My quest for long-range remote camera control

As a portrait photographer, I’ve recently become fascinated with capturing silhouettes in nature. However, this poses a challenge when I’m out in the field without a model to pose for the camera. In order to achieve the perfect shot, I needed to find a way to remotely control my DSLR from a distance. What followed was a journey of trial and error as I searched for a reliable way to frame and shoot while I am away from the camera. … Continue reading…My quest for long-range remote camera control

The rabbit hole of adding grain to digital photos is deeper than you think

For months now I’ve been obsessed with emulating the film look into my digital photos. It all started with me exploring the panoramic aspect ratio of 65×24 and other wide aspect ratios and trying to understand what makes a photo cinematic. As part of this journey I’ve also started to research grain… … Continue reading…The rabbit hole of adding grain to digital photos is deeper than you think

What makes a photo cinematic?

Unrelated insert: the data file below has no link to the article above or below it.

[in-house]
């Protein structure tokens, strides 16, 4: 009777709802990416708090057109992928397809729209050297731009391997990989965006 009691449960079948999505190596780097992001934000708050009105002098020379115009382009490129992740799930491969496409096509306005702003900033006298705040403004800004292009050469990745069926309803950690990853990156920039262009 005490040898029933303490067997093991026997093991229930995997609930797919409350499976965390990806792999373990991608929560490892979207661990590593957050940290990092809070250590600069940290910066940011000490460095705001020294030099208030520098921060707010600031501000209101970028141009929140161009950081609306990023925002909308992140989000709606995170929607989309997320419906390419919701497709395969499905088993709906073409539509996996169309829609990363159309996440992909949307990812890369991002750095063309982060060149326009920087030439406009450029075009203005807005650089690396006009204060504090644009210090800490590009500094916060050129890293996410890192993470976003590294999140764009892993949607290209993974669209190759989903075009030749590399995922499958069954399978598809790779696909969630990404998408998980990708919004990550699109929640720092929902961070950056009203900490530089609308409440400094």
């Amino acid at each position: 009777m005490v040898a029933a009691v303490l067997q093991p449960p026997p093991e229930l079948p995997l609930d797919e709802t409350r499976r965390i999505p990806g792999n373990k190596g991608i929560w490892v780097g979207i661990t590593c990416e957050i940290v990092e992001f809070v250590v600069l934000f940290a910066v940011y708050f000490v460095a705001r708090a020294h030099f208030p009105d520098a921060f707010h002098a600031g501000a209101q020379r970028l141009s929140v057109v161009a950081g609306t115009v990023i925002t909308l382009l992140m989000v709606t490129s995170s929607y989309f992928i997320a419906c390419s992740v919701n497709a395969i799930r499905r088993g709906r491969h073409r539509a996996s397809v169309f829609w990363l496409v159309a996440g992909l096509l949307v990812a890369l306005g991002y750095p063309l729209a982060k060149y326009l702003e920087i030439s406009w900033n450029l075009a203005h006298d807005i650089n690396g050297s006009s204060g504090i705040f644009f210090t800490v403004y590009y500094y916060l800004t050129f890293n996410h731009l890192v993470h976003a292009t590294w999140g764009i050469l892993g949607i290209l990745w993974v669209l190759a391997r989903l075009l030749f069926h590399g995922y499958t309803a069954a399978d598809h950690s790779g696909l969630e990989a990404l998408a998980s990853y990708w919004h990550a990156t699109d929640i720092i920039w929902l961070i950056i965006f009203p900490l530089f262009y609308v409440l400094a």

I’m sure over the last few years all of us photographers have heard the word CINEMATIC so much that in the end, it lost all meaning. Is every photo with crushed backs and a cyan-orange color grade cinematic? I’d say NO! So today I’ll try to explore what are the factors that add up for an image to be cinematic and what can make or break the cinematic vibe of a shot. … Continue reading…What makes a photo cinematic?

Shooting only pinhole for a week

You know the drill. Nothing special here. You take an electric drill, put a hole into a lens cap, tape a piece of metal from a soda can to the lens cap and after you poke a tiny hole into that metal you have yourself a pinhole lens. The smaller the hole the sharper your lens will be but less light will come through. Throw some macro tubes into the mix and you get some different focal lenses as well. … Continue reading…Shooting only pinhole for a week